User stories show how the feature or software should work for end-users. These are simplified descriptions of software requirements in the format of: As a [role], I want [feature], because [reason]. User stories help developers to quickly understand Who will use the feature and What for. User stories are much easier to understand than long requirements.

3. Continuous Integration

Continuous Integration (CI) is about keeping the software in a potentially deployable state all the time. Developers check that the code is clean and integrate parts as they are ready. The aim of continuous integration is to minimize the time that each integration takes. Continuous integration is more applicable to small tools and apps consisting of minor parts that can bring value independently.

4. Automated tests

Automated regression testing allows the team to track how the code changes affect the performance of the software. Manual regression testing can be too time-consuming, that is why it is better to automate the process to allocate time for other QA processes and prevent errors.

5. Pair programming

Pairs programming is an Agile programming practice that is focused on improving the functionality and design, minimizing bugs, and exchanging expertise and tips within the team. One programmer is operating the keyboard, while the other team member watches, learns, and provides feedback. Programmers change roles from time to time.

6. Test-driven development (TDD)

TDD is the development style that focuses on simple designs. Development happens in short cycles and is based on passing unit tests. Developers create unit tests that should fail because the software doesn’t have a particular feature. Then they write code and refactor it to make sure that they have used the simplest code to enable a feature and pass the test.

7. Burndown charts

A burndown chart is used to visually compare how many tasks, or user stories, and how much time is left. Burndown charts help developers to tell more accurately when the work will be over.

What are Agile frameworks?

If the Manifesto states overall principles of Agile development, specific Agile frameworks guide development teams on how to apply Agile to a particular project at each step of the software development life cycle. The two most popular Agile frameworks are Scrum and Kanban.

Scrum

Scrum development processScrum is a time-tested and perhaps the most well-known Agile framework that is perfect for managing complex software development. This framework introduces new concepts to the development process, Scrum events, Scrum artifacts, and Scrum Roles.

  • Scrum events. Sprints, sprint planning, daily scrums, sprint review, and sprint retrospective are called Scrum events. The development process is structured in sprints, each of which ends with a demo call or meeting. Meetings include planning sprint priorities, stating the amount of work for a sprint, and checking the work status daily. At the meeting, the team can show the results of their work to the product owner and discuss what can be improved.
  • Scrum artifacts. The requirements are gathered in the Backlog, and features are usually described as either user stories or use cases. The product backlog and sprint backlogs are Scrum artifacts.
  • Scrum roles include a product owner, the development team, and a ScrumMaster. The ScrumMaster shows other team members and stakeholders how to use Scrum for software development, keeps track of the project progress, analyzes issues, and finds ways to keep to the pace. ScrumMasters don’t assign the tasks directly to team members, they help team members to develop problem-solving skills.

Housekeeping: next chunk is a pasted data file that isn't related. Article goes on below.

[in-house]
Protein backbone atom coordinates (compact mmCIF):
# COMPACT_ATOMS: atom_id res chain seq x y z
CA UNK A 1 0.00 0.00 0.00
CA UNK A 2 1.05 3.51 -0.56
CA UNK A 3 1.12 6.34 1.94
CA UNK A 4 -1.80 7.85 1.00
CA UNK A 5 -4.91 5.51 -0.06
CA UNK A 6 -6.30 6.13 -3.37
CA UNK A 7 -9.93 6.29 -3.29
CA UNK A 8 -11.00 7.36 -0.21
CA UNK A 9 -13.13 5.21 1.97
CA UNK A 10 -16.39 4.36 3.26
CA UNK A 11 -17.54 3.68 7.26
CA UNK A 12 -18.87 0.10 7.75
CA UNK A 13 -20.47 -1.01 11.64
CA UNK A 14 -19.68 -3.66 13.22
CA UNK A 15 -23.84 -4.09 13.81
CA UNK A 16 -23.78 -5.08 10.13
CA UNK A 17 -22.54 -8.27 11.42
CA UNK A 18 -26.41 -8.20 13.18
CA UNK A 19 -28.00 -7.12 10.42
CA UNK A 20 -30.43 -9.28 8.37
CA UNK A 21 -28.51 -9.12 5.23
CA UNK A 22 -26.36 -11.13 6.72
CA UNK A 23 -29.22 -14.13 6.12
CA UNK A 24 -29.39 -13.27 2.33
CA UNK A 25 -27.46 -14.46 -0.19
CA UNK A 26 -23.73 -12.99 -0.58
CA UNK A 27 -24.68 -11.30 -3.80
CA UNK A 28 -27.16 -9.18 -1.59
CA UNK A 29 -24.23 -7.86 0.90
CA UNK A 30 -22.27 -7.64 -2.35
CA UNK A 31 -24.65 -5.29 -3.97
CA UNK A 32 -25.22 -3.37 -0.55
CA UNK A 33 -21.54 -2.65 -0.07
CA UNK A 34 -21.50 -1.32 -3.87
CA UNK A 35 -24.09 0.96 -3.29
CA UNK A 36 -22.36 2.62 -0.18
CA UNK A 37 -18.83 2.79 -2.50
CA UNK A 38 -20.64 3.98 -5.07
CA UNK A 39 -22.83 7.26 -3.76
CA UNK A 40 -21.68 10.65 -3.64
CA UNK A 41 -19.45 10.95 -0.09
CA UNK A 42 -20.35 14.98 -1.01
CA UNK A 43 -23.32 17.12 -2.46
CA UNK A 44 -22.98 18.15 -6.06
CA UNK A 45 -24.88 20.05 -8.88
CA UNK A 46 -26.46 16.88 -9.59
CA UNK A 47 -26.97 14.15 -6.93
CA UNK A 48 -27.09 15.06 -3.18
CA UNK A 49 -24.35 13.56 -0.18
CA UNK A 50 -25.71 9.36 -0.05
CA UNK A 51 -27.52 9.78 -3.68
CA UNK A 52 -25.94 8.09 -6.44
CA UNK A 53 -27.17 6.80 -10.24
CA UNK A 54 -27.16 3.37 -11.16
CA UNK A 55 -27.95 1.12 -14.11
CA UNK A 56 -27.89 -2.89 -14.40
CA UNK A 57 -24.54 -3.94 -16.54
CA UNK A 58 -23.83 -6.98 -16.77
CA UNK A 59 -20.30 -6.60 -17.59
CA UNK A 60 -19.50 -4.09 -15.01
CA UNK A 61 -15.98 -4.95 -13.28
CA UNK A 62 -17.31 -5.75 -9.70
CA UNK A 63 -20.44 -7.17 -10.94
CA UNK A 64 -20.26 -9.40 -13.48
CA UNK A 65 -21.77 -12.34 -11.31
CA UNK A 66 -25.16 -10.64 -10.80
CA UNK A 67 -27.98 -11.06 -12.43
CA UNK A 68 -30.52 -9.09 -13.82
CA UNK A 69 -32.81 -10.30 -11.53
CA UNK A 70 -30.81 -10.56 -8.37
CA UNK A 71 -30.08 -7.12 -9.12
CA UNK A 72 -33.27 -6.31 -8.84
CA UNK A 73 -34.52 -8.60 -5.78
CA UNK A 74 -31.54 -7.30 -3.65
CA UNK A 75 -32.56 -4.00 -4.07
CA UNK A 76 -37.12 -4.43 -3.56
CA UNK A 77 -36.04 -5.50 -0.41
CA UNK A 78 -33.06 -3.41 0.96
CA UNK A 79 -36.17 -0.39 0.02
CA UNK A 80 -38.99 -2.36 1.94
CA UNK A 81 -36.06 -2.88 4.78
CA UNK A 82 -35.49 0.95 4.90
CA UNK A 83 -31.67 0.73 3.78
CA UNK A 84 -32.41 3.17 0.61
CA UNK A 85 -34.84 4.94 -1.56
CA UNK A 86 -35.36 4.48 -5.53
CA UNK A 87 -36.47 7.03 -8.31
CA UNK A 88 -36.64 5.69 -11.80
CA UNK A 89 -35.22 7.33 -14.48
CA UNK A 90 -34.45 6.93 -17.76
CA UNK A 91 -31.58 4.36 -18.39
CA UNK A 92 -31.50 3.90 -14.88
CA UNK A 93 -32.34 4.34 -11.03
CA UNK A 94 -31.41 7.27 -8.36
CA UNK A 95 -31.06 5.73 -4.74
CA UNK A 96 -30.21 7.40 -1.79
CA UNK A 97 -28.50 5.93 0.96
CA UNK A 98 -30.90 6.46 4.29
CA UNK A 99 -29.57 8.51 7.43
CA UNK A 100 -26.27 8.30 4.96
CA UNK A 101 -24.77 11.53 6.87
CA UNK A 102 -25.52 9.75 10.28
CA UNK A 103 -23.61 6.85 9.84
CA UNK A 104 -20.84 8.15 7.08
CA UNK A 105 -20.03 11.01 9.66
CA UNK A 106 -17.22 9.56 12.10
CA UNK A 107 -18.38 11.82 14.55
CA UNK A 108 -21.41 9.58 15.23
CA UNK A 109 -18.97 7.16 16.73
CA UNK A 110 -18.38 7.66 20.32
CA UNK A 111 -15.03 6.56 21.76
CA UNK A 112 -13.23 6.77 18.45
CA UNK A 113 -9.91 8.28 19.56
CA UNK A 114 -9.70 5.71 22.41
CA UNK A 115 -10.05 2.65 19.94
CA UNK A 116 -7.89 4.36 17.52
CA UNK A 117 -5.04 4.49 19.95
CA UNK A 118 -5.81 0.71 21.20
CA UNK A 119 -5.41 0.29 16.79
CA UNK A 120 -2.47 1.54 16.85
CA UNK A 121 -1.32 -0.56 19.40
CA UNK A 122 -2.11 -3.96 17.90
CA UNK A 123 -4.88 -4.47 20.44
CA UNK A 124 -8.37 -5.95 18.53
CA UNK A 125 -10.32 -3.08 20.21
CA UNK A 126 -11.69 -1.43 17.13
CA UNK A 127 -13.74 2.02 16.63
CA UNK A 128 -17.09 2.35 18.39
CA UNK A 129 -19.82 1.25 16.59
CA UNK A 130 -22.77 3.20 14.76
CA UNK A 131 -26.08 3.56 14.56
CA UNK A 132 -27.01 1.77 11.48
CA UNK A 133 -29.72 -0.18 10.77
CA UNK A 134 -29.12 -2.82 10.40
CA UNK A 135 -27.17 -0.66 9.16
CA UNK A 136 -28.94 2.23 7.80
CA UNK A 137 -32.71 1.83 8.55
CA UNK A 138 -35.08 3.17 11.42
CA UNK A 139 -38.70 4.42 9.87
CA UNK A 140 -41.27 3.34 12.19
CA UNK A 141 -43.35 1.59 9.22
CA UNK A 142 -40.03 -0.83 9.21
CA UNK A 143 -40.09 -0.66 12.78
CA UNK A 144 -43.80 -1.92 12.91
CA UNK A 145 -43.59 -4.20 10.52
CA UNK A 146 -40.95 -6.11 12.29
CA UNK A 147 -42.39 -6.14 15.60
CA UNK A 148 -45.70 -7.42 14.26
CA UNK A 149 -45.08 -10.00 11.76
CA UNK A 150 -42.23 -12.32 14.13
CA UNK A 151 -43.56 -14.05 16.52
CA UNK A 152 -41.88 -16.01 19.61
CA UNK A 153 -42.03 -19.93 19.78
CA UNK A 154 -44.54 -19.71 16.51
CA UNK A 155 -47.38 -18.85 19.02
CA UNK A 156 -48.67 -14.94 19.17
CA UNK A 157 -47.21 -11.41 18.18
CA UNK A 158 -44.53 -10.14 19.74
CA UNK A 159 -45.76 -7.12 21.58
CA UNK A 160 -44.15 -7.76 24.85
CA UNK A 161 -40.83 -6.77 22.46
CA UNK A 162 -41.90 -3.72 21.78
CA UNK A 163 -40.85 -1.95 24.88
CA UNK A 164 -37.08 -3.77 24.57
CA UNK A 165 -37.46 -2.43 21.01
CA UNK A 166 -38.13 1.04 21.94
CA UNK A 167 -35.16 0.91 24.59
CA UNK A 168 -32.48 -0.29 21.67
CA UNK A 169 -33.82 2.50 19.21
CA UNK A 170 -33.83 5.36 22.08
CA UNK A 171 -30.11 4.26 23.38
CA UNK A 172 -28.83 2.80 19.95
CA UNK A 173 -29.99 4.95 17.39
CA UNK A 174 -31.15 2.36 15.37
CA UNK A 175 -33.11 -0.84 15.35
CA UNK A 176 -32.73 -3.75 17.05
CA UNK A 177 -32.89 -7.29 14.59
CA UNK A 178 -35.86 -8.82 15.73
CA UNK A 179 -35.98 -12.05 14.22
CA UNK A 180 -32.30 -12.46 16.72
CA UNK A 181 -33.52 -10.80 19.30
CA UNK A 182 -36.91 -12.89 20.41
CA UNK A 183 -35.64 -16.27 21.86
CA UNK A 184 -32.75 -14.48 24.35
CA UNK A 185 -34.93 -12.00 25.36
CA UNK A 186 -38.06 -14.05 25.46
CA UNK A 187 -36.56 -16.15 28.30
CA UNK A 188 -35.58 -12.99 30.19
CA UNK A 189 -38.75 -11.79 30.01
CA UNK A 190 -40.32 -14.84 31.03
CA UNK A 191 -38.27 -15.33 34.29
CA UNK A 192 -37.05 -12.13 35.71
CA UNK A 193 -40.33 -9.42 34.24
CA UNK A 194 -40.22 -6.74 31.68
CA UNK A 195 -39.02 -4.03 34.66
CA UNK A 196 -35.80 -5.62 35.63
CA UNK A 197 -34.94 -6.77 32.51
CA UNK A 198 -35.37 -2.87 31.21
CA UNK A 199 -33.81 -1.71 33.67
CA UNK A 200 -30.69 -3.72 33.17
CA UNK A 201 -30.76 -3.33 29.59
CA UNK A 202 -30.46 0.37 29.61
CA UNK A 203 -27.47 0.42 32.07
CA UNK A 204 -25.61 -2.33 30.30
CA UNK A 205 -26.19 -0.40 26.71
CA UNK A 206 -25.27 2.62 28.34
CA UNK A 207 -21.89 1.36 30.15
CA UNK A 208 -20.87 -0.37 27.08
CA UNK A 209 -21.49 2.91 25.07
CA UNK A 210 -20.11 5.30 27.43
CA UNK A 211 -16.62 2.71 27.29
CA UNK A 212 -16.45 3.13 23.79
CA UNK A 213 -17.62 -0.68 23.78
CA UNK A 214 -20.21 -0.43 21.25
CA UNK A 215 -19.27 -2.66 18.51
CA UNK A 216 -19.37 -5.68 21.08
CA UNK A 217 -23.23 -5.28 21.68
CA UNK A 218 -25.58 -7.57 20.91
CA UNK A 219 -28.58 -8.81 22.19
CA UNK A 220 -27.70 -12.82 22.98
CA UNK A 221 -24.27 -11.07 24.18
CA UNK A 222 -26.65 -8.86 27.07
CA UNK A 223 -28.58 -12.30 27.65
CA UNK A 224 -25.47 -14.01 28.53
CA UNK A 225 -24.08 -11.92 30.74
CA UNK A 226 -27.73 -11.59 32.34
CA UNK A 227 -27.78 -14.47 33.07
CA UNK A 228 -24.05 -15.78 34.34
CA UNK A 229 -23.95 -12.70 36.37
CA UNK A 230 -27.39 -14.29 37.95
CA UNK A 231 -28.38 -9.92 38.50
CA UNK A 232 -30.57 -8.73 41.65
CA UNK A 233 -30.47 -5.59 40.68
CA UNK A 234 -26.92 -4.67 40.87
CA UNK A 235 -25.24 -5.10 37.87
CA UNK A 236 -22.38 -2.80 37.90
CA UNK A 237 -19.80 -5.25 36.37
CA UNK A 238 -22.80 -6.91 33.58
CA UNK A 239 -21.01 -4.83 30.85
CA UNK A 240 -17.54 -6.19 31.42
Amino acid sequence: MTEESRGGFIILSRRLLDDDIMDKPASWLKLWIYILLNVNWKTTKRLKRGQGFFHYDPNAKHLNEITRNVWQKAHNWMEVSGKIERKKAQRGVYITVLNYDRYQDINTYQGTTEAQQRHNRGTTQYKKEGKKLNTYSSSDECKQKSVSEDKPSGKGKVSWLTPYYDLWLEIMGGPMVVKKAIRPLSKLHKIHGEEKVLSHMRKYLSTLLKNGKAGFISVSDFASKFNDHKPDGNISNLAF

As one of the most popular Agile frameworks, Scrum helps companies to accommodate changes much faster and evolve in line with the business.

Kanban

Kanban is an Agile project management concept that provides a clear picture of the workflows when certain processes should start and stop, and allows the team to identify weaknesses, issues, and deliver better software. Kanban includes 6 core practices:

  • Visualization
  • Work in progress limits (WIP limits)
  • Flow management
  • Explicit policies
  • Feedback loops
  • Improvement through collaboration and evolution with experiments

If a company applies Kanban principles, they start using Kanban boards, Kanban cards, and WIP limits to organize work.

  • A Kanban board is a physical or digital visualization of the development process that can be equally perfect for individuals and teams. It includes Cards, Columns, Swimlanes, and WIP Limits to help teams manage their processes effectively.

  • Kanban cards show the work in progress and contain such valuable info as status, assignee, priorities, subtasks, and deadlines. Cards provide visibility into how many tasks are in progress and how the work goes on.
  • Kanban Swimlanes are used to separate different kinds of activities on a board, say, task blockers, tasks and bugs, backlog, or teams.
  • Work in progress limits (WIP limits) are used to define the maximum workload at different stages of the workflow. WIP limits let teams detect issues early, avoid excessive workload, and complete tasks faster.

Takeaways

Introduced 20 years ago, Agile methodology is still an effective software development methodology. Though frameworks and approaches can differ, they are all based on Agile principles, collaboration with stakeholders, teamwork, adoption of changes, and focus on quality and customer satisfaction.  The flexibility and quality that it brings let Agile go further than software development and enter other industries.

Do you want to share how Agile helped your team? Feel free to leave comments!